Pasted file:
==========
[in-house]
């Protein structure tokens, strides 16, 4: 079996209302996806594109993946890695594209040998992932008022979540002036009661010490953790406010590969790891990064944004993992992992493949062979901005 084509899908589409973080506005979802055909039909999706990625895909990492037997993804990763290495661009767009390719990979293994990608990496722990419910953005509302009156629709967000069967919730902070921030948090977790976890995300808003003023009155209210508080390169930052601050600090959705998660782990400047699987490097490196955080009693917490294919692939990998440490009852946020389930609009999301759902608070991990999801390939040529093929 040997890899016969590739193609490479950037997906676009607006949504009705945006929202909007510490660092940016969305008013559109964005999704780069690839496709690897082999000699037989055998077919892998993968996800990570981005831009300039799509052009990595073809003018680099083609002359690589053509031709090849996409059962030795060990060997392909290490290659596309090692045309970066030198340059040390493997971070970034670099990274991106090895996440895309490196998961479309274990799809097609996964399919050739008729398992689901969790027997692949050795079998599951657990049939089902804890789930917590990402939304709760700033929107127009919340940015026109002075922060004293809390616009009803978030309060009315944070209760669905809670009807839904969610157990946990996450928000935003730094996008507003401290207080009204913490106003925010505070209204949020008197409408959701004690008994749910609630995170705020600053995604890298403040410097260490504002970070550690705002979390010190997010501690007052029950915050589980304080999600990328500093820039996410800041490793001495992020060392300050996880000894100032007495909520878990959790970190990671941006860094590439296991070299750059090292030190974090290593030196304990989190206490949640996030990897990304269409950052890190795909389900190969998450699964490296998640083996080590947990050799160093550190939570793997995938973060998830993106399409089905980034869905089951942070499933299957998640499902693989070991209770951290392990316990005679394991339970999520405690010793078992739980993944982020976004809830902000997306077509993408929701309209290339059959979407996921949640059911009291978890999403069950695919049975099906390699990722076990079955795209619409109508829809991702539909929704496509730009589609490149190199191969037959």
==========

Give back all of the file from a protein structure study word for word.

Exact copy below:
[in-house]
């Protein structure tokens, strides 16, 4: 079996209302996806594109993946890695594209040998992932008022979540002036009661010490953790406010590969790891990064944004993992992992493949062979901005 084509899908589409973080506005979802055909039909999706990625895909990492037997993804990763290495661009767009390719990979293994990608990496722990419910953005509302009156629709967000069967919730902070921030948090977790976890995300808003003023009155209210508080390169930052601050600090959705998660782990400047699987490097490196955080009693917490294919692939990998440490009852946020389930609009999301759902608070991990999801390939040529093929 040997890899016969590739193609490479950037997906676009607006949504009705945006929202909007510490660092940016969305008013559109964005999704780069690839496709690897082999000699037989055998077919892998993968996800990570981005831009300039799509052009990595073809003018680099083609002359690589053509031709090849996409059962030795060990060997392909290490290659596309090692045309970066030198340059040390493997971070970034670099990274991106090895996440895309490196998961479309274990799809097609996964399919050739008729398992689901969790027997692949050795079998599951657990049939089902804890789930917590990402939304709760700033929107127009919340940015026109002075922060004293809390616009009803978030309060009315944070209760669905809670009807839904969610157990946990996450928000935003730094996008507003401290207080009204913490106003925010505070209204949020008197409408959701004690008994749910609630995170705020600053995604890298403040410097260490504002970070550690705002979390010190997010501690007052029950915050589980304080999600990328500093820039996410800041490793001495992020060392300050996880000894100032007495909520878990959790970190990671941006860094590439296991070299750059090292030190974090290593030196304990989190206490949640996030990897990304269409950052890190795909389900190969998450699964490296998640083996080590947990050799160093550190939570793997995938973060998830993106399409089905980034869905089951942070499933299957998640499902693989070991209770951290392990316990005679394991339970999520405690010793078992739980993944982020976004809830902000997306077509993408929701309209290339059959979407996921949640059911009291978890999403069950695919049975099906390699990722076990079955795209619409109508829809991702539909929704496509730009589609490149190199191969037959």